Lately I’ve been gathering some amazing ideas for Christmas for my job with the Canvas Factory and posting one idea every day on their Facebook page. I’ve come across some outstanding – and quite a few cheap – ideas for Advent calendars, and so thought I’d share a few ideas with you here 🙂
1. Wrap 24 books & put them under the tree for the kids to choose one each night before Christmas. They don’t even need to be new books – they could be ones you already have in the cupboard but haven’t read yet, or even second hand books.
2. I love this Christmas bucket Advent idea – you could have a different activity for each day and you wouldn’t necessarily need to number them either, so it’s a surprise for you too! Source
3. If you’re feeling crafty, here’s a beautiful scrapbooking Advent calendar using ‘library pockets’ or seed packets. Source
4. I absolutely adore this idea: giving experiences rather than things in an Advent calendar. For example ‘decorate cookies’, ‘drive around to see the lights’ and ‘write a letter to Santa’. Source
5. Here’s an envelope Advent calendar and inside each day is a story, an activity and a song. Fantastic idea to keep the kids busy! Source
6. One of my amazing friends made this beautiful Advent Calendar for me – it’s a square canvas, painted, with envelopes for putting activities, songs, book names or whatever we want in there. I love it!
Last week I travelled to Melbourne for a meeting of the Professional Development Facilitators for the Goethe-Institut and also to present at the Victorian German Teacher’s Conference. It was fantastic! In fact, I would go so far as to say that I came away completely inspired and fired up, ready to boost my numbers back up in German.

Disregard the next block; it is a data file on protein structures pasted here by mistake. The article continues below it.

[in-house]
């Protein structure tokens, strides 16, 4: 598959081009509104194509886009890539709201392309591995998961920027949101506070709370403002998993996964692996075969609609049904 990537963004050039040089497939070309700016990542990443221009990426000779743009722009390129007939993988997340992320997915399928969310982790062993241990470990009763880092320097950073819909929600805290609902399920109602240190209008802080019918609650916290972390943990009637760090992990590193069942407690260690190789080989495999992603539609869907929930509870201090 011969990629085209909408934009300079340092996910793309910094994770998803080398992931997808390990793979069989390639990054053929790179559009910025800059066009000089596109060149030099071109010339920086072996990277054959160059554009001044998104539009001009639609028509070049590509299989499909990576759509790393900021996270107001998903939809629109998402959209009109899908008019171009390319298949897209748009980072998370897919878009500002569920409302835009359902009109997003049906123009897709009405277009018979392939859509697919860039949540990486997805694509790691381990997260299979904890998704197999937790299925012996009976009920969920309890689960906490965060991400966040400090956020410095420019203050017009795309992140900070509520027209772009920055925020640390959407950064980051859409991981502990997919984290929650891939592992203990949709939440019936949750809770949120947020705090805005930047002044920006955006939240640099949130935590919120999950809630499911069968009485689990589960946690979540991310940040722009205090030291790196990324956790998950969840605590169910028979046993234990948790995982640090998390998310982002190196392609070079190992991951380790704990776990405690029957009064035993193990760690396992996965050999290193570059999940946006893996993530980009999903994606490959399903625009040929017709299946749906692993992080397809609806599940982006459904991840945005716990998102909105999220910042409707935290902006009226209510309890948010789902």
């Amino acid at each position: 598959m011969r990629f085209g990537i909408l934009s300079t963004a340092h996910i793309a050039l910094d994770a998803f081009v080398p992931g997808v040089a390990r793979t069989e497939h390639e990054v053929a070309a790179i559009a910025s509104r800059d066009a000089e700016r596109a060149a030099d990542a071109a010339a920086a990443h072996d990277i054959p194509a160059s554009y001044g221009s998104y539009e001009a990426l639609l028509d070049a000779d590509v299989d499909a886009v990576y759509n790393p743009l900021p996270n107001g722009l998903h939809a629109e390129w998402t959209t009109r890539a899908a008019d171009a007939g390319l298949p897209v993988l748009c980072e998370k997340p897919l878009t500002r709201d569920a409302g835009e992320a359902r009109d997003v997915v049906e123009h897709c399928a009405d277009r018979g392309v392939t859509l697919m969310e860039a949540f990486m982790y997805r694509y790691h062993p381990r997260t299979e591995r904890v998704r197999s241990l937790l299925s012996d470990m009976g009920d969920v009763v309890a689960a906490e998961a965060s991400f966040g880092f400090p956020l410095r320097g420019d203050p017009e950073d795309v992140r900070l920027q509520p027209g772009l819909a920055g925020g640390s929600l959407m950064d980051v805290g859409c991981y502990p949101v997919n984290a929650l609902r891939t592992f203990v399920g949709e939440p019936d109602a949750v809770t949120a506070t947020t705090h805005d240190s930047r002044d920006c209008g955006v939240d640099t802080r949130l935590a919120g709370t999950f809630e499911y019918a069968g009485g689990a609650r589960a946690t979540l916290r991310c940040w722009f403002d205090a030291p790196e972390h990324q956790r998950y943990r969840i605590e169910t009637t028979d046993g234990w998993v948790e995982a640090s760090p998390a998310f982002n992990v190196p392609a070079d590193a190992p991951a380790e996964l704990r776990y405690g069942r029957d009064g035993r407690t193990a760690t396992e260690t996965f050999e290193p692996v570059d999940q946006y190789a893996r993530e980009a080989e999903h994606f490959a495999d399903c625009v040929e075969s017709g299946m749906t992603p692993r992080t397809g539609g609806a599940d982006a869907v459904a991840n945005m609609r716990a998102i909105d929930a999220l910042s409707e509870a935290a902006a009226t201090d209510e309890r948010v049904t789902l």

One of the fabulous workshops that I attended was by Tina Wilkinson on using ‘To The Boy in Berlin’ as a text in a middle school German classroom. It’s written by Elizabeth Honey and Heike Brandt and is centred around two main characters; Henni and Leo.
The blurb on Amazon.com says:
A funny, suspenseful novel, bursting with character and ideas: a quirky detective story about righting the wrongs of the past and fighting injustice in the present; a touching story of friendship, football and the power of the Internet.
Henni lives in Melbourne, Leo lives in Berlin.
Different countries, different lives, so far apart;
but sometimes the person furthest away is just the one you need
A postcard from Leo Schmidt? I can’t believe it. I’m trying to solve the mystery of a boy called Leopold Schmidt who migrated to Australia years ago. Leopold is long dead, but this new Leo is very much alive and kicking.
Emails fly as they explore the world according to Henni and Leo. It’s friendly and funny, but deadly serious, too. Without Leo, Henni would never unravel the dark secrets from the past. Without Henni, Leo would have to save his friend Felix single-handed.
Amazon suggests that this book is suitable for students from ages 9 and up, but as I want to incorporate German language and an investigation into internment camps during World War 1 in Australia, I am going to have a go at running it with my current Year 9 class, and possibly also my Year 8 class later next term.
You can buy an eBook copy of the book from Amazon.com here – if you download their free Kindle for PC here, you can actually read it using a normal PC without the need for a Kindle device. The novel costs $9.99 and will be well worth the price in my opinion.
As I don’t have a class set of these books, it would be great if my students could buy the eBooks, so that they have their own copy of the book to refer back to.
Here’s a little teaser though that I downloaded from the Amazon site – they have it there as a free preview and is publicly accessible. NB – this is all copyrighted material.
To The Boy in Berlin teaser (Year 9 students, this is your homework: please read it and add any information you find out about either Henni or Leo to your brainstorms)